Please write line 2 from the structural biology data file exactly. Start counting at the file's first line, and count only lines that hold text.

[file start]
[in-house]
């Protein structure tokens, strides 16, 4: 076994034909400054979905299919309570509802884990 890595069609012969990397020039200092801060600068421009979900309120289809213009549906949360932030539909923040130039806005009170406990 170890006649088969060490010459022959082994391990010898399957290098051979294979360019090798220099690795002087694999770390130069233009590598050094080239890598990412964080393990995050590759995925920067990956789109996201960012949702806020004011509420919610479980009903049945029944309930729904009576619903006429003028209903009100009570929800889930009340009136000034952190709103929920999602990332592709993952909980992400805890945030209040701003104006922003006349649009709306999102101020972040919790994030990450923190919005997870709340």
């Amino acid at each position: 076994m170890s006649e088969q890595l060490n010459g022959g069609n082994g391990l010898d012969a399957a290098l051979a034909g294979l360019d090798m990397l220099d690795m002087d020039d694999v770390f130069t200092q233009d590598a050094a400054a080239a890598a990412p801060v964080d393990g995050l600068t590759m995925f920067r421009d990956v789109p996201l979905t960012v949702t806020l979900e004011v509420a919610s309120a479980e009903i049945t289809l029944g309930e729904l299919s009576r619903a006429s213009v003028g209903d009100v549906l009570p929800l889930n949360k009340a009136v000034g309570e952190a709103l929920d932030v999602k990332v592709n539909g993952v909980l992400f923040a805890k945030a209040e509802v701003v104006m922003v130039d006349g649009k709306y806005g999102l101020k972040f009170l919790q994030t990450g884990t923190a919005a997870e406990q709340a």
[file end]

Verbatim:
């Protein structure tokens, strides 16, 4: 076994034909400054979905299919309570509802884990 890595069609012969990397020039200092801060600068421009979900309120289809213009549906949360932030539909923040130039806005009170406990 170890006649088969060490010459022959082994391990010898399957290098051979294979360019090798220099690795002087694999770390130069233009590598050094080239890598990412964080393990995050590759995925920067990956789109996201960012949702806020004011509420919610479980009903049945029944309930729904009576619903006429003028209903009100009570929800889930009340009136000034952190709103929920999602990332592709993952909980992400805890945030209040701003104006922003006349649009709306999102101020972040919790994030990450923190919005997870709340």